Solution Providers Prepare For Workforce, Technologies Of Tomorrow

Channel Partners Adjust To Changing Demand, Workforce

Solution providers are grappling with everything from the rise of services to a new generation of workers steeped more in social media than semiconductors.

Tim Curran, CEO of the Global Technology Distribution Council, asked a panel about everything from compensation policies to keeping trusted adviser status during Tech Data's TechSelect partner conference.

The panelists were: Paul Kozak, chief operating officer at MNJ Technologies Direct in Buffalo Grove, Ill., No. 194 on the CRN SP 500; John McLaughlin, owner of Next Digital in Edmonton, Alberta; Brian Oleksiuk, president of Oxygen Technical Services in Winnipeg, Manitoba; and Tony Riccio, executive vice president of product and technology at nfrastructure in Clifton Park, N.Y., No. 254 on the SP 500.

How do you run an operational business and keep customers happy given all the changes?

Both Kozak and Riccio said conferences such as TechSelect are vital to keeping up with where technologies are heading.

Kozak said he likes to visit customers and see how they're providing technology in hopes of keeping MNJ in the middle of the adoption curve. He said new offerings, such as managed print services, often don't catch on as quickly as analysts project.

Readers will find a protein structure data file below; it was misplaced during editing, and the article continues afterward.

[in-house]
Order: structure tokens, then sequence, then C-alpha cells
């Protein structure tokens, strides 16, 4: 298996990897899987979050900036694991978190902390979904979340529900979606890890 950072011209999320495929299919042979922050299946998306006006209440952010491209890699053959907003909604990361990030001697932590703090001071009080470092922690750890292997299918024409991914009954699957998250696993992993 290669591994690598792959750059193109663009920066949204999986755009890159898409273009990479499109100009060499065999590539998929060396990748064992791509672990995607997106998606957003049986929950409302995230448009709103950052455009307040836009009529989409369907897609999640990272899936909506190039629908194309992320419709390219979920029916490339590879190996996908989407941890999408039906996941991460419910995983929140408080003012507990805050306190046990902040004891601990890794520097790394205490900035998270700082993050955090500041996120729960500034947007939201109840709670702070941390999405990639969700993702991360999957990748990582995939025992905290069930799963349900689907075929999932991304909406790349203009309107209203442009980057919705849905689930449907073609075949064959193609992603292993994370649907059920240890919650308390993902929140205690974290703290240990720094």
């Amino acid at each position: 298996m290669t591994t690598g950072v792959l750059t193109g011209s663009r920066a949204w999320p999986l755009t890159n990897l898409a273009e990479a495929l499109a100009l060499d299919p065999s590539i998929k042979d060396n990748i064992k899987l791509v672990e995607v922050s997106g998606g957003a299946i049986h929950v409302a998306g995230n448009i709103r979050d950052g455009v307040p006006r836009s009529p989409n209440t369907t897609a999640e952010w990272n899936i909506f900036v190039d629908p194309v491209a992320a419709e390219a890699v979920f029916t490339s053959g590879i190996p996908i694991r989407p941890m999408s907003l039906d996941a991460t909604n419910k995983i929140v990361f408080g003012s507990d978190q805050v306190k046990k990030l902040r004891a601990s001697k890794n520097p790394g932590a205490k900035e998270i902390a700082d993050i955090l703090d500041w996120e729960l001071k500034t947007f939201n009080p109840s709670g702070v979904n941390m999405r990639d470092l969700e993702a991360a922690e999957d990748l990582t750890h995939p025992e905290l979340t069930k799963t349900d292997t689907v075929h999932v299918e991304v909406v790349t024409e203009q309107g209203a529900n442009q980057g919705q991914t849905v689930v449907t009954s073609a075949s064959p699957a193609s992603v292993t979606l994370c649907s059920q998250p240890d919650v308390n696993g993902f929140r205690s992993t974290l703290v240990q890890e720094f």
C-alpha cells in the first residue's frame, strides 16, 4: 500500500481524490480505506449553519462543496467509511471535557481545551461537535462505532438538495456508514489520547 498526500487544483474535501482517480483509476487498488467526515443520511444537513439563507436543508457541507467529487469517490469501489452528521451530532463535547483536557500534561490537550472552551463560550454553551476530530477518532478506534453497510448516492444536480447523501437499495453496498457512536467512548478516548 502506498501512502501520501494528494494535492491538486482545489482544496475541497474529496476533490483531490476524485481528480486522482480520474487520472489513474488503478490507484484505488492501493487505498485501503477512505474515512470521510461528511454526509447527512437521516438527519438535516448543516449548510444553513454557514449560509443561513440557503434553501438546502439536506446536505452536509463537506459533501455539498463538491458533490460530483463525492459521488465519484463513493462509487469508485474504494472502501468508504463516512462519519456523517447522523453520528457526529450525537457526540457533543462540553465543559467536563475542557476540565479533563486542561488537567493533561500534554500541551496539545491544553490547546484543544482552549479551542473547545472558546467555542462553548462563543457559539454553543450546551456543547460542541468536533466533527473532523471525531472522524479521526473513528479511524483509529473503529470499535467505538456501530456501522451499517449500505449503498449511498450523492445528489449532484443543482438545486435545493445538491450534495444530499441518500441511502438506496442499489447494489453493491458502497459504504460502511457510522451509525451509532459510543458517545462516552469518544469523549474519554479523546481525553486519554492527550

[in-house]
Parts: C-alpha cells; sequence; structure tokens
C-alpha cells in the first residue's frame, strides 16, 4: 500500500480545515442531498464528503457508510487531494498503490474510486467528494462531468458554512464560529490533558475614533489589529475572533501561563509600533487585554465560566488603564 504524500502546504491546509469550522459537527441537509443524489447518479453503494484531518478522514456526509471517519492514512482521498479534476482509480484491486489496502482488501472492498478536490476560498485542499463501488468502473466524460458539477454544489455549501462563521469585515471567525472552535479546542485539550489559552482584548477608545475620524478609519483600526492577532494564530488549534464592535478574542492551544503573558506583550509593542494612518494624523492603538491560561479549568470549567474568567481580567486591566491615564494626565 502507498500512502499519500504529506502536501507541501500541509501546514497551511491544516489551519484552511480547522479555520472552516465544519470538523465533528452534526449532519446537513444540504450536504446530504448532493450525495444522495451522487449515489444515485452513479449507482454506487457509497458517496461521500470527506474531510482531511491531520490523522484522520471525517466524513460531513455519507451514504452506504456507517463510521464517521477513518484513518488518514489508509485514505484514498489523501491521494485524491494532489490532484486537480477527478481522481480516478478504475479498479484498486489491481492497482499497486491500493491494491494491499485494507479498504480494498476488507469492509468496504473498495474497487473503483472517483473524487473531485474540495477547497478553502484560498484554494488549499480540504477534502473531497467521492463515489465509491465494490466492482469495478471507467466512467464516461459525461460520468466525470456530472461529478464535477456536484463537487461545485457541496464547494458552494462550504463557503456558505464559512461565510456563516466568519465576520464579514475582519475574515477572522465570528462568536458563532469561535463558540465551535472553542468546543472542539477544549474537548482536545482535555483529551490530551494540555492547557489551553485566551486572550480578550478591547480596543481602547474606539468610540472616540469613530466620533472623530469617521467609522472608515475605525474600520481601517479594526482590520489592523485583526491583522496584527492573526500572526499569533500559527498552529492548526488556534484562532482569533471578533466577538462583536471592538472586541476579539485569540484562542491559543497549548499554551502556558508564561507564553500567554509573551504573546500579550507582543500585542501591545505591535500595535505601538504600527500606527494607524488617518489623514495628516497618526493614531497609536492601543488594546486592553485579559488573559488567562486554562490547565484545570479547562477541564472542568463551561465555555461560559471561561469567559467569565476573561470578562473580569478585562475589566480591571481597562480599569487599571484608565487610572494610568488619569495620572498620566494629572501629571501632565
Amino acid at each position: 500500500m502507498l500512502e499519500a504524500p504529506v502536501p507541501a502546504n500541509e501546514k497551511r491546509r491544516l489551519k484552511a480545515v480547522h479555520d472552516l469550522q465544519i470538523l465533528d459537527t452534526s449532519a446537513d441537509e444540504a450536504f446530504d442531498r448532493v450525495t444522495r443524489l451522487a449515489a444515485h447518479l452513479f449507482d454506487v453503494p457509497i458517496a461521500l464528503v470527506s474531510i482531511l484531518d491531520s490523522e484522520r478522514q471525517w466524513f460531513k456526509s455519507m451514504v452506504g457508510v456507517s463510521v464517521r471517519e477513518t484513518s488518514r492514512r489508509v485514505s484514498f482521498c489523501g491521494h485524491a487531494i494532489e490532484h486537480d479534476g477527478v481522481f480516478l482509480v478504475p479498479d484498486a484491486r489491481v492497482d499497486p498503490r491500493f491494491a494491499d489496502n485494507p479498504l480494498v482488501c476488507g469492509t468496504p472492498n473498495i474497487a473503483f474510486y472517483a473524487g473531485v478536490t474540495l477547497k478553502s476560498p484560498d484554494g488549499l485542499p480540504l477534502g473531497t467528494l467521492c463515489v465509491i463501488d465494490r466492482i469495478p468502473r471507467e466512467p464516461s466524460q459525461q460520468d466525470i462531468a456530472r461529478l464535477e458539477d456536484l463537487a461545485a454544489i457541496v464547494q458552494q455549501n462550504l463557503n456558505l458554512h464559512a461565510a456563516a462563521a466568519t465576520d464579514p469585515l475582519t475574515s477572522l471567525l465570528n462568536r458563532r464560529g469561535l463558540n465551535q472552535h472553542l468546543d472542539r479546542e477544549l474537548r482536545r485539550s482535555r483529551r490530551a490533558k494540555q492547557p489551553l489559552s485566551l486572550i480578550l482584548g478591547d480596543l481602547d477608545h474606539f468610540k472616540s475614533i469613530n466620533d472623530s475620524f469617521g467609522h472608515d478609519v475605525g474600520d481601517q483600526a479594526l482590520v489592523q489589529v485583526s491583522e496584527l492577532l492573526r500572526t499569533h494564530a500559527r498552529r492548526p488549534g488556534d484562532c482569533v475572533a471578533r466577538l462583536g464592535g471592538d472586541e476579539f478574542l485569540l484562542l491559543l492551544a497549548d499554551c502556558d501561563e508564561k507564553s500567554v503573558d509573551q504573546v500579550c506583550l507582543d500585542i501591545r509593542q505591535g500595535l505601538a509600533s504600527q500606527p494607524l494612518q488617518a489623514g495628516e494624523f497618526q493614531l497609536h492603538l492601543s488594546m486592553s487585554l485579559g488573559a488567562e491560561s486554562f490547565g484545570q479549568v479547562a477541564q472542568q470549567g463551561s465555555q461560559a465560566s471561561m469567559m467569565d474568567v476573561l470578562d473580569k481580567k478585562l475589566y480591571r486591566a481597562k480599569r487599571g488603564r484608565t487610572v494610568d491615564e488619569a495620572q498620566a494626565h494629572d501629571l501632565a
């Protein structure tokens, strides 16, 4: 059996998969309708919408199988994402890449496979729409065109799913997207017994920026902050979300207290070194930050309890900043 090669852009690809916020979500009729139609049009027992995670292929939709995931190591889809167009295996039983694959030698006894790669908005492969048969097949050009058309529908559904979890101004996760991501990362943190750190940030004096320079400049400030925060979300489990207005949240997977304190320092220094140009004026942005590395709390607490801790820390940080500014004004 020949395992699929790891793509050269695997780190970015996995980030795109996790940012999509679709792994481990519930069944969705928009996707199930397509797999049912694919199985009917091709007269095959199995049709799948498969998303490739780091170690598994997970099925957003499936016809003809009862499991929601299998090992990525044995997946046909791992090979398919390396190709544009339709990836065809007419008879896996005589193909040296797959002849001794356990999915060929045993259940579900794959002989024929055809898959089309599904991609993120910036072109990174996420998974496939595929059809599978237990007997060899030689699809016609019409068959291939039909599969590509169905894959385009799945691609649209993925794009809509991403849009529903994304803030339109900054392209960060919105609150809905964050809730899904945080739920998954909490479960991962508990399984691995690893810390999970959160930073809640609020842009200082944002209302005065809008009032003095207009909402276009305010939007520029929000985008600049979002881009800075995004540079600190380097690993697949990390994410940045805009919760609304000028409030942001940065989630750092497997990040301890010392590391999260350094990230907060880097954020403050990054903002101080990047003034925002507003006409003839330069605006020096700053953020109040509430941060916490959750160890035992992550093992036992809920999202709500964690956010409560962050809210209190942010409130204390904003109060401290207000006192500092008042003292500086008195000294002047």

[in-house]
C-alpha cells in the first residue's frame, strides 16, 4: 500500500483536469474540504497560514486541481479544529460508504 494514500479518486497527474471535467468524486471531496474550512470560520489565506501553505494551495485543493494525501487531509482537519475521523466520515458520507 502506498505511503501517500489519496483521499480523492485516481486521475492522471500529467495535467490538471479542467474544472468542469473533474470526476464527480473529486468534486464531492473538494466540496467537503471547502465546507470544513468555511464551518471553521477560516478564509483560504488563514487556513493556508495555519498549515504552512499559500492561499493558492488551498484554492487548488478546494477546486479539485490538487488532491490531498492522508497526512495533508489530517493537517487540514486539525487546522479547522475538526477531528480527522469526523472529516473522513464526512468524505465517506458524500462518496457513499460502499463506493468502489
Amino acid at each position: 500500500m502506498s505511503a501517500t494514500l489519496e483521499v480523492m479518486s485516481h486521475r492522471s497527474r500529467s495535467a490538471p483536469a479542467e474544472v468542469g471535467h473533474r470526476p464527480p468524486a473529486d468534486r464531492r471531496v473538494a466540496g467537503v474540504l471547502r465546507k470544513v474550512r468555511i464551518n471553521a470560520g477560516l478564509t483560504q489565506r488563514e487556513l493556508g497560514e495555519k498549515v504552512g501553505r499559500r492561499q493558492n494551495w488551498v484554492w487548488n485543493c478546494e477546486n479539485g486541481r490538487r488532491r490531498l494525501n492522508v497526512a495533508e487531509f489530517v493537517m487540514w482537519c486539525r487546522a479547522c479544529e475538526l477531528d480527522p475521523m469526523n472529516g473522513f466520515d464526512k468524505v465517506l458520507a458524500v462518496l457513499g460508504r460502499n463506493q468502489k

Nfrastructure derives 60 percent of its revenue from hardware and 40 percent from services, meaning Riccio needs to both develop a comprehensive service catalog and keep an eye out for new hardware.

How do you run an operational business and keep customers happy given all the changes?

Next Digital and Oxygen are both MSPs, which places monthly recurring revenue at the core of their businesses.

Oleksiuk said the transition to managed services has allowed Oxygen to move from a traditional capital expenditure situation into a more beneficial operational expenditure situation.

"Instead of huge labor upgrades every three to four years, we're putting them into data center environments," Oleksiuk said.

McLaughlin said he tries to stay away from bleeding-edge technologies, opting instead for products that can clearly help customers be more efficient or profitable.

What skills does your organization need to be a trusted adviser?

The era of the sales pitch has passed, McLaughlin said. Therefore, solution providers must listen to what customers need and recommended two or three options, leaving the final decision up to them.

Next Digital has also worked with other TechSelect members to supplement any shortcomings in its portfolio and ensure it can provide customers with a complete solution.

Oleksiuk said trying to predict where the industry is going to be two to five years from now is foolish, instead putting faith in the outlook of Oxygen's vendor partners.

"The innovation is really going to occur on the side of the manufacturers," Oleksiuk said.

What skills does your organization need to be a trusted adviser?

MNJ Technologies and nfrastructure take very different approaches to end-user meetings.

Nfrastructure's Riccio said his sales teams work hard to meet with the CIO or other C-level executives. Conversely, MNJ's Kozak prefers to seek out employees who report to the CIO.

"They [the CIO] are the architects," Kozak said. "We're more of a construction crew."

Riccio prefers to seek out a workforce with industry relevance and deep technical skills, while Kozak will often hire young adults out of school with good people skills who are capable of explaining complicated acronyms to customers in plain English.